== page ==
In this tutorial we will learn the System Performance Monitoring with vmstat in Linux.
Vmstat is an excellent tool to use to monitor your systems virtual memory and paging. Vmstat allows you to easily monitor paging in and paging out. When running vmstat it is better to use a delay. This is the amount of time in seconds between updates. For example, issuing the command: vmstat 5. This will give you a five second delay. It is also possible to set a count limit for the number of times that you wish vmstat to execute before quitting. For example: vmstat 5 10 will run vmstat 10 times with an interval of 5 seconds between each run.
The following is output from a vmstat command running on an Ubuntu desktop system:
The output from vmstat is organised roughly into six sections: “procs“, “memory“, “swap“, “io“, “system” and “cpu“.
The first section covers “processes”. The “r” refers to the number of processes waiting for run time. The “b” refers to the number of process in uninterruptable sleep.
The next section covers “memory”. “swpd” refers to the amount of virtual memory used.
“Free” is the amount of idle memory.
“buff” is the amount of memory that is used as buffers.
“cache” is the amount of memory that is used as cache.
The next section covers “swap”. “si” refers to the amount of memory swapped in from disk. “so” is the amount of memory that is swapped out to disk.
The next section covers “IO”. “bi” is the blocks received from a block device (usually disk). “bo” is the number of blocks sent to a block device.
The next section covers “system”. “in” is the number of interrupts including the clock.
“cs” is the number of context switching per second.
The final section covers “CPU”, the numbers refer to the percentage of total cpu time. “us” is the time spent running non kernel code (user time including nice time). “sy” is the time spent running kernel code (system time). “id” the time spent idle. “wa” time spent waiting for “IO”.
What does this information mean?
To understand the output from the vmstat command, we need to understand some of the key areas that are being reported.
CPU – CPU Utilisation
CPU Utilisation is defined as the percentage of usage of a cpu. How the system utilises the CPU is a very important metric. Generally CPU is broken down into the following categories:
This is the percentage of time a CPU spends executing threads in the userspace or “userland” as it is sometimes referred to.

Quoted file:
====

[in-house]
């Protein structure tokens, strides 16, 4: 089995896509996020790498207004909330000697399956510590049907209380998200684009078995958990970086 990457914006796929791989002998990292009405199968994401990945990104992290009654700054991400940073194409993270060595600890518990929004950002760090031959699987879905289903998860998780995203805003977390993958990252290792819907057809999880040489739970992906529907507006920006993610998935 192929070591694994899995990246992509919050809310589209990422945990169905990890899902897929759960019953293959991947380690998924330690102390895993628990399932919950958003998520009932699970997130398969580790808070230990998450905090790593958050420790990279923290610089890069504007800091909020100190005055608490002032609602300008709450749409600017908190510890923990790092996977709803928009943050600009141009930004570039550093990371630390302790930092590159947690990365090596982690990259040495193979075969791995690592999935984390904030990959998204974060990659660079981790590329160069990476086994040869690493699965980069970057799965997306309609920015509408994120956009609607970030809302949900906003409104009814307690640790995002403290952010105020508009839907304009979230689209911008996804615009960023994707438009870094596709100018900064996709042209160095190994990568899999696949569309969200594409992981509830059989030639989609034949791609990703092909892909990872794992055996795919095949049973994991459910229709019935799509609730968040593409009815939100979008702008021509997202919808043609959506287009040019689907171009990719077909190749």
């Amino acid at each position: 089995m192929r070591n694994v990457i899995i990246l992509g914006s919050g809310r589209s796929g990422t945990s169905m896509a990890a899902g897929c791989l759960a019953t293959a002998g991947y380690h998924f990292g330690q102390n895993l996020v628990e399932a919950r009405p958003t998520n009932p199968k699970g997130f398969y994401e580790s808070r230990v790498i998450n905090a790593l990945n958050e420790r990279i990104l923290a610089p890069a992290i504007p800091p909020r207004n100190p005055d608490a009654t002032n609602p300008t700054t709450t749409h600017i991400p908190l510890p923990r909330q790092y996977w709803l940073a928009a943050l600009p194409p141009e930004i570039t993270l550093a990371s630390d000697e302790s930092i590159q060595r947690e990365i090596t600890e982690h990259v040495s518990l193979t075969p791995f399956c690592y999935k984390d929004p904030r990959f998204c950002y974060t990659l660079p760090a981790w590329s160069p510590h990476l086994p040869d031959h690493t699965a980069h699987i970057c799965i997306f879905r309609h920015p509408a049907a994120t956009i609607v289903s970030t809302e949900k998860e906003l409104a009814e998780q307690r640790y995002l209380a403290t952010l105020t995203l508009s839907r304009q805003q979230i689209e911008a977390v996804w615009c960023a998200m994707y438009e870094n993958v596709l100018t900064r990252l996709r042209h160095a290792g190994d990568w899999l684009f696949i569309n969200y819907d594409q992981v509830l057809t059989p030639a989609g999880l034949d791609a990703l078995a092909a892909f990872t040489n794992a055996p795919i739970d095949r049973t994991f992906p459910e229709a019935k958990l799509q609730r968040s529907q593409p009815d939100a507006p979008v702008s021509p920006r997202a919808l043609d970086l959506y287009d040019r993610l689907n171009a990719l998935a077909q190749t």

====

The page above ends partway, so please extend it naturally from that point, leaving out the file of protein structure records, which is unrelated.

The percentage of time a system spends executing kernel threads and interrupts.
Waiting on “IO” refers to the percentage of time a cpu spends idle, due to all process threads are blocked waiting for IO requests to complete.
Each CPU maintains a runqueue of threads. Ideally these should be executed by the scheduler in a consistent fashion. Process threads are either in a blocked state (waiting on IO) or they are in a runnable state. If the CPU sub system becomes heavily loaded, then you may end up in a situation where the scheduler can not keep up with demand. As a direct result of this, the runnable processes start to increase thus the runqueue becomes high. As a general rule of thumb, the number of processes waiting to run should not be constantly greater than the number of CPUs. However, the final judge of how the system is running would be the system administrator. It is not uncommon to see a runqueue high for short periods of time.
Generally CPU load refers to the runqueue averaged out over a period of time. Quite often Load is referred to as it gives an overall performance metric of your system.
Context switching is process the kernel goes through when handling processes. The kernel will suspend one process and store its current state (context) in memory. Next the kernel retrieves another process state from memory and restores this to the cpu register, where it is then processed from the point in time where it was interrupted. Context switching is quite normal on a Linux system, however, if the context switching is too high, this can then impact on performance.
Whenever looking at monitoring information stats, it is always important to have a baseline of how your system normally behaves. This will then allow you to compare its current state to that of a healthy known state.
For a full list of the other parameters that can be passed to the vmstat command, issue the man vmstat command.
Was this Tutorial helpful? Help others share on Facebook, Twitter, and Google Plus!